Learning through learning: Making a shutter with reused wood

June 12, 2018 - Mistakes in Education

To gain more insights on learning I decided to learn some new things myself, as a form of action research. I defined two new tasks: working with wood and working with metal. (I choose very physical challenges to stay close to my case in maker education) I noted all my mistakes along the way and the new knowledge I gained. In this blog post, I share some of the findings of my DIY project with wood: making shutters with reused wood. I shared my results and process also in an Instructable: [link]

For learning new things I need a necessity to do so. In the past year, I am thoroughly rebuilding my home in my spare time. So there is enough to make and learn. A year ago I did not know how to demolish, brick, create new walls, construct sewer, equalize floors, construct floors, paint walls properly, build a kitchen, place a metal staircase and many more. Today I can not only do all those things, I can learn them to others too. With all kinds of machinery. I learned most of these things by doing, sometimes with an expert at hand. But To collect insights I needed a new project. Therefore I decided to create shutters for my daughter’s room, with the wood we took out of the roof while creating a new one.

My process

“Wow, it would be nice to create shutters instead of hanging regular curtains. Maybe I can make it, even more, cost-effective then curtains too.”

I searched several examples of shutters (this took me days because I could not find the ones that fitted my context and wishes). I wanted shutters, but they can only fit inside the window (for constructive reasons) but should not take away too much light.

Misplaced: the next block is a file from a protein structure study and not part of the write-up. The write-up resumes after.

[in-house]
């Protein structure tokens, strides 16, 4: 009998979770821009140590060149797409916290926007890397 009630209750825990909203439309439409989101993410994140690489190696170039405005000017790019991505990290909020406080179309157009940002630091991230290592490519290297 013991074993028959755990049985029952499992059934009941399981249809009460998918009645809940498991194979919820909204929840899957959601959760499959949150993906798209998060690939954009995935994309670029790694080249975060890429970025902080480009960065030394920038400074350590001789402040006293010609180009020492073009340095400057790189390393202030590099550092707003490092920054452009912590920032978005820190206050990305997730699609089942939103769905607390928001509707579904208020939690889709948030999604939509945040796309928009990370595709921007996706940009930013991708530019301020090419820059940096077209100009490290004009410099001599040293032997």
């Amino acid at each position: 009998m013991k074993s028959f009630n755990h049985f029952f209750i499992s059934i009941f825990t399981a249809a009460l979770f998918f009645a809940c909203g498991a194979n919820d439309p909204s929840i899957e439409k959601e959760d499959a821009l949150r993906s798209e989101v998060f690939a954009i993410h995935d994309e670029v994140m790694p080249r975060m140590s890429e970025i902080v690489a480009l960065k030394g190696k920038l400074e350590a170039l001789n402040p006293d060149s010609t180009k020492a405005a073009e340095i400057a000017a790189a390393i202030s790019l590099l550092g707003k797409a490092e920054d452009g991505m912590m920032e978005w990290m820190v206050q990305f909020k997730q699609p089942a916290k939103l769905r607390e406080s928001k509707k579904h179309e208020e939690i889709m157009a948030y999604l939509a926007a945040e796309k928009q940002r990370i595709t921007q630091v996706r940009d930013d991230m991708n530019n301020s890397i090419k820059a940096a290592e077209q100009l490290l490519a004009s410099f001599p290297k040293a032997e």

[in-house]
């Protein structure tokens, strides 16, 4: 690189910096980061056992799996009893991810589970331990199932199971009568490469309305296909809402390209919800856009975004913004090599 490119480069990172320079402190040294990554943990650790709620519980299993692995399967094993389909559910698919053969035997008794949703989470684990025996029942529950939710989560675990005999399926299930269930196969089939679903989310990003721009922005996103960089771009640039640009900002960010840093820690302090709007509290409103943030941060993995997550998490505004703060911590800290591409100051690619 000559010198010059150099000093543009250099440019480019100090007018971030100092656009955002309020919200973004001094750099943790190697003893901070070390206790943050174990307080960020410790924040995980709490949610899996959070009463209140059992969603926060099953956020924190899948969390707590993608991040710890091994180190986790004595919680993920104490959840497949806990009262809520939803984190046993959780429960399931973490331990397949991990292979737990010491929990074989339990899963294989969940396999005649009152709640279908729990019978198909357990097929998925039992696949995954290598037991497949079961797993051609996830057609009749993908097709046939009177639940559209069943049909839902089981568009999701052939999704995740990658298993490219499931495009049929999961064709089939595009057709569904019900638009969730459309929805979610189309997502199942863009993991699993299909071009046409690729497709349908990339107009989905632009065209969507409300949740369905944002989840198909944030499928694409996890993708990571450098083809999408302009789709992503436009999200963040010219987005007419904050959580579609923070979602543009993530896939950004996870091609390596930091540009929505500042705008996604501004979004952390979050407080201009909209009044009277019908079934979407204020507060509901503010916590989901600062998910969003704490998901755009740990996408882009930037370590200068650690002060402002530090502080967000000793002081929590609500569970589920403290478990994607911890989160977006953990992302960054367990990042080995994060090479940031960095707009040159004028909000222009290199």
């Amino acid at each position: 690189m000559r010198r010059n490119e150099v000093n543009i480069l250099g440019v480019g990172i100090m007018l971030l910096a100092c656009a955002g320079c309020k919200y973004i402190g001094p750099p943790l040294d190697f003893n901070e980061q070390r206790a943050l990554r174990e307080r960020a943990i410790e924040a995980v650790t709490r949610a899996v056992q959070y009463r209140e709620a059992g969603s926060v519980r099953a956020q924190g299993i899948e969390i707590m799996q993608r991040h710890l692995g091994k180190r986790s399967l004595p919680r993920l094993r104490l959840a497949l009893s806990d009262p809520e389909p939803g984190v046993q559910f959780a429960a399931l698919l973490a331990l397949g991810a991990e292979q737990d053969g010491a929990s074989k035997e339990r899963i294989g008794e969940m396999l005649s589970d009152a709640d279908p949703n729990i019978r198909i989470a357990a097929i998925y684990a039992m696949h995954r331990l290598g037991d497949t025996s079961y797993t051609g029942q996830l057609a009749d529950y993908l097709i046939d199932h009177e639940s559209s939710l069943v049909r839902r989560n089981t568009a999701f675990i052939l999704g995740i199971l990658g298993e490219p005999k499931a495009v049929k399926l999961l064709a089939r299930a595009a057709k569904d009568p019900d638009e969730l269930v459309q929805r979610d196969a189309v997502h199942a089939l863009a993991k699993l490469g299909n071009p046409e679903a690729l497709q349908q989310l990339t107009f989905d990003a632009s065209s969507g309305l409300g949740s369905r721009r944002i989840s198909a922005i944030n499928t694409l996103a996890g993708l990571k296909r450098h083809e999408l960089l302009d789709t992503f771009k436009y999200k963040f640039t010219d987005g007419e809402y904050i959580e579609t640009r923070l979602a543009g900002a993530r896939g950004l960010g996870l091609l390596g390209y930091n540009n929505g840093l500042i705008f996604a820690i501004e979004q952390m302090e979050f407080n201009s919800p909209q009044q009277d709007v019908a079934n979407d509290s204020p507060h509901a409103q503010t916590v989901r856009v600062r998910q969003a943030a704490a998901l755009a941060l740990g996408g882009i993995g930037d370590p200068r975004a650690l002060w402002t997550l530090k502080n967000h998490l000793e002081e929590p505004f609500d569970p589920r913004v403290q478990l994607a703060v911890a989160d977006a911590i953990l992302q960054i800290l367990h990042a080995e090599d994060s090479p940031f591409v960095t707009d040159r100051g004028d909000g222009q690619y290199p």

Thanks to Pinterest I found some examples of shutters that were close to what I was looking for.

I searched for some spared wood at our barn. I took the measurements of the window and discovered I needed longer wood than I originally thought. The wood is old and broken. Not all pieces can be used. On a little (later I will discover: too little) paper I do some calculation for the sizes of the wood needed. The wooden boards are not wide enough for the original plan I found online. I need to improvise.


I am trying to cut the wood with the wrong machinery: the wood is not completely straight. That will create light gaps in between.


I discover that I don’t have a lot of margin for error in doing so. I need an expert to help me guide to the next step (panic is not the right word, but I don’t know exactly what my next step should be). The expert (Bram), immediately notices the wrong machinery and introduces another approach. He also notices that the boards I use have a tongue and groove (words I needed to translate for this blog because these are new to me). This makes it possible to create tight wide boards that won’t let light through. Great! I am getting back on track and even a little excited.

I cut the first panel (1 out of 4). When I fit these to the window I discover that my calculation is wrong. I check my calculation with a peer (not necessarily an expert, and I could have done this with anyone) and when sharing my thought out loud I discover my (simple) mistake.

“I feel why carpenters love their job, what a great feeling to cut the wood with this machine”

I glue the boards together. While doing so I notice that the power of the glue clamp is forcing the board to warp. I immediately (almost while sweating because the glue is time-dependent) grab two extra clamps and a wooden board to fixate the panel so it can not warp. My planning is stuck; I now need extra clamps and the glue needs at least one hour to dry. I decided to glue one panel per evening and dry it overnight.

When all panels are glued I redo the calculation and cut the panels with a circular saw. When adjusting the machine I, not on purpose, hit the wrong button. Making the saw cut not exactly in 90 degrees. I will find this mistake after cutting all panels. I can repair this mistake with a sander afterward. A saw table would have made it easier.